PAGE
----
Newport Rhode Island, the Ocean State

May 3, 2012

It’s the middle of summer and the heat is rising. What is the best way to escape? Traveling north to Newport, Rhode Island. This coastal city, located in Aquidneck Island, is not just a relaxing getaway with resorts, restaurants and amusements, but also an area that is rich in history. Enter through Bellevue Avenue and you’ll instantly see how history effortlessly converges with the present.

Activities and Eateries
One of the first aspects of Newport you are bound to recognize are the grandiose architectural structures. After the Revolutionary Era, the city entered the Gilded Age and flourished with summer retreats like the The Elms and The Marble House. In the 1980’s, these estates were estimated at most, $11 million dollars. Now, reappraised at double or even triple the amount, the Vanderbilt mansions are open as historical landmarks.

In addition to the Mansion viewings, there is also the Newport Art Museum and Art Association, located just a short distance from the mansions, at another historical landmark called the Griswold House. There, you will have a chance to see the current work and versatile skills of other Newport artists.

To get an in-depth view of the mansions plus Newport’s natural surroundings, it is highly encouraged to leisurely walk along the Cliffwalks. Along this eastern shore, you will also catch refreshing, ocean breezes and breathtaking views of the water.

There are more recreational ways to appreciate the city besides walking and site seeing. Visitors can golf a full round of holes at Newport National Golf Club, play tennis at the International Tennis Hall of Fame and Museum, or participate in sailing tours leaving Bannister’s Wharf.

There are lists of unique Newport restaurants, each set apart very differently from the next. David Ray’s Clark Cooke House, located by the Bannister’s Wharf, is a perfect example. It is a quaint, five-level restaurant famous for tender meat and fresh seafood. You can choose to dine in your own fashion: eat privately in The Club Room or eat and dance it off at the discotheque in The Boom Boom Room. A second place is La Maison du Coco’s truffles and French pastry shop. Because the shop is found only in Newport, it’s the perfect excuse to try one of pastry chef Michele Luca-Verley’s delicate sweets. Make the dessert trip even more exciting and exclusive and ask to learn how to make a puff pastry.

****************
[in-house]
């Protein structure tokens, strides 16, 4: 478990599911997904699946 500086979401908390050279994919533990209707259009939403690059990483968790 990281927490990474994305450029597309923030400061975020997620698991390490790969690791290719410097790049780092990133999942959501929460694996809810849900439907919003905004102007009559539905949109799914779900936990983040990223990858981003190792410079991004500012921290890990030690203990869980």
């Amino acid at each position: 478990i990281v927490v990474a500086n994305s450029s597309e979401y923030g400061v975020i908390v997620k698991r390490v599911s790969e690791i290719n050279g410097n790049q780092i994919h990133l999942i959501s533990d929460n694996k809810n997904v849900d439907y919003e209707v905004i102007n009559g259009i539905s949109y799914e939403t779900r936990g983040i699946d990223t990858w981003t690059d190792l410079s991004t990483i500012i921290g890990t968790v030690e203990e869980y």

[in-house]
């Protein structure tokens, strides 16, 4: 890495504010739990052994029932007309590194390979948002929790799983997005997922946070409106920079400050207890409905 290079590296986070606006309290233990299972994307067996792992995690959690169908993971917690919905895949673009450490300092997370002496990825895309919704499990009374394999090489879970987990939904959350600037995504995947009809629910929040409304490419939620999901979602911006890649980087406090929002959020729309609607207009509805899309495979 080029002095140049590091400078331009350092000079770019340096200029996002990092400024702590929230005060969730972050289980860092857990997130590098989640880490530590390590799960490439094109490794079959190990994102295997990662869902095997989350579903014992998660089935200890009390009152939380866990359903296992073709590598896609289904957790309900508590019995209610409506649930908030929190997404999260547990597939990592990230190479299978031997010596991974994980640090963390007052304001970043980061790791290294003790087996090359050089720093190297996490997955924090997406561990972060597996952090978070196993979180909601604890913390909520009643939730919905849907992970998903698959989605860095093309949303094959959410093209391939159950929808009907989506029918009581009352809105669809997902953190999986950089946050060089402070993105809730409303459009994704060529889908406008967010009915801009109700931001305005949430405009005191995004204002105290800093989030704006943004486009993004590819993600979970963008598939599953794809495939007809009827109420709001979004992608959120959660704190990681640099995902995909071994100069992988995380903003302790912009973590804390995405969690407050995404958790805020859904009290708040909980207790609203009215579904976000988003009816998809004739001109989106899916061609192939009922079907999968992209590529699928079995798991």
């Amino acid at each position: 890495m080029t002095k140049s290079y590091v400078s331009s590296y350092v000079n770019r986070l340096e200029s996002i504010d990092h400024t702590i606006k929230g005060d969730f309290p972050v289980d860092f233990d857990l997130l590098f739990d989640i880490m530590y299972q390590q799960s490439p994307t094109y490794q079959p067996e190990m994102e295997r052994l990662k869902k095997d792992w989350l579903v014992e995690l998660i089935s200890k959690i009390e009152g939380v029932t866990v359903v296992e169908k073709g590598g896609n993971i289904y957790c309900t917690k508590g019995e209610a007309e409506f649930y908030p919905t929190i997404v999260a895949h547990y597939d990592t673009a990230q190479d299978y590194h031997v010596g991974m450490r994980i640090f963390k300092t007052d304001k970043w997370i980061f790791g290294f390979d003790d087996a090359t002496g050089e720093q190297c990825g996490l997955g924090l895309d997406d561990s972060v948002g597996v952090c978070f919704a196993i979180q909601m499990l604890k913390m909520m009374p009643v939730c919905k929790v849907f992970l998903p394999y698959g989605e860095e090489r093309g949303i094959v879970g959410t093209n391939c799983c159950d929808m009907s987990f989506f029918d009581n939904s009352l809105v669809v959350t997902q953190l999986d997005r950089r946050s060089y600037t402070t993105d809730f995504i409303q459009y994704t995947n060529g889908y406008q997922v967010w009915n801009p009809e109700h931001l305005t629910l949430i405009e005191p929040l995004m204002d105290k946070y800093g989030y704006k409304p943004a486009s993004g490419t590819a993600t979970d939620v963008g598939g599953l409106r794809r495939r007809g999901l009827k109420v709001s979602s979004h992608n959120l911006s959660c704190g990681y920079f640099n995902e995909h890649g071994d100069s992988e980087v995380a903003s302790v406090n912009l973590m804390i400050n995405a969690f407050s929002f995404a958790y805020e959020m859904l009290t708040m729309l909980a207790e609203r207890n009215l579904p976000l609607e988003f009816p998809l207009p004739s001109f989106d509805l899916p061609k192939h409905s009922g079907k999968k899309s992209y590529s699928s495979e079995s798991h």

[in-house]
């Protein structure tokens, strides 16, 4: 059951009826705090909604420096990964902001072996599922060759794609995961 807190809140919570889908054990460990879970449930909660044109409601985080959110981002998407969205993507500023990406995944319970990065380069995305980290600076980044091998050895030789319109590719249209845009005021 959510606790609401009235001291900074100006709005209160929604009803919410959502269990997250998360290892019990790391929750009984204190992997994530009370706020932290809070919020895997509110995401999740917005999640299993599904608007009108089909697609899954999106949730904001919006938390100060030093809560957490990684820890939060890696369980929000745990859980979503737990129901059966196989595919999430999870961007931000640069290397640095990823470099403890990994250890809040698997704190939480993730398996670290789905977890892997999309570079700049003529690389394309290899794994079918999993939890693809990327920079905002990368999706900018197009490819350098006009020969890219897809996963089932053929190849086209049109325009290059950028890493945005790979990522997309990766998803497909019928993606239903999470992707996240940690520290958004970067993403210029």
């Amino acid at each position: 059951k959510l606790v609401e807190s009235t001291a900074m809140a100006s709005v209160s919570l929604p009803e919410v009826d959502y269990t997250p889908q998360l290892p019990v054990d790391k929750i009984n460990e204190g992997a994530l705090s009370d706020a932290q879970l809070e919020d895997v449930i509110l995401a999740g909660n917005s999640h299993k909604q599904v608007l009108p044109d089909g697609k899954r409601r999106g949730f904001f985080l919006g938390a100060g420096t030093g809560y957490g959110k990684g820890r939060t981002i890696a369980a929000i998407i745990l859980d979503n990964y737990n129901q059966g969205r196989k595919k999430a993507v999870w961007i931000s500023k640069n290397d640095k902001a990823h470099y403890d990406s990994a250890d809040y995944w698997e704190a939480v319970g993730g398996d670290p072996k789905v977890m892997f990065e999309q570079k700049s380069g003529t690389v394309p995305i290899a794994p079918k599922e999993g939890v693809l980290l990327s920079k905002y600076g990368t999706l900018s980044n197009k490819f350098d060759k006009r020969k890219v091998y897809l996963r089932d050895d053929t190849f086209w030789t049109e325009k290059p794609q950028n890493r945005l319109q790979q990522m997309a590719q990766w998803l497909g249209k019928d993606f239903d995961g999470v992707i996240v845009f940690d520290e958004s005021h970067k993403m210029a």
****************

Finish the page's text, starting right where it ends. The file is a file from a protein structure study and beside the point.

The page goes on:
The resorts in Newport are impeccable. If you wish to stay at the bucolic Castle Hill Inn, a beachside 19th century mansion, then you will have six different types of rooms to choose from. In addition to its award-winning resort, the Castle Hill also has a fine-dining restaurant for guests. With their food, diners can enjoy a complimentary view of the sunset.

Forty 1° North Marina Resort is indeed “not just a location, it’s a destination,” as their tagline states. The Marina is also located next to the water, however unlike Castle Hill, it has a more modern flair. If the interior décor does not show it enough, then maybe the Apple iPads placed in each guest room will. During your stay, take advantage of the resorts two restaurants: The Grill, which provides a more up-scale dining experience; or Christie’s, where the atmosphere is filled with lively color.

A third hotspot is the Viking Hotel, which is re-vamped and better than ever. This past March, the hotel completed the last of their renovations. Now, if you are looking for something that encompasses both traditional and modern elements, this luxurious hotel is a good choice. An added bonus to this hotel is that it’s found to be particularly accommodating because of its easy accessibility to other fine-dining restaurants and amusements.

The Best of Both Worlds
While the once family owned mansions remain as public attractions, there are other Victorian houses like Thomas Quinn’s Laurelawn, also along Bellevue Avenue, which are still homes. Quinn, a lawyer and Georgetown resident, was born in Rhode Island and grew up spending many summers spent in Newport.

Though he says that he holds D.C. close to his heart, he cannot deny the other weight of sentiments attached to his private summer getaway. It is where five Quinn generations have shared memories, such as engagement parties for his two sons and a post-debut party for his niece. He summed up Newport saying, “It’s not just one thing, but a variety of things including the weather, the old world charm, architecture, the variety of interests, the colorful people, top notch golf, tennis, sailing, and most of all, the fresh air and ocean.”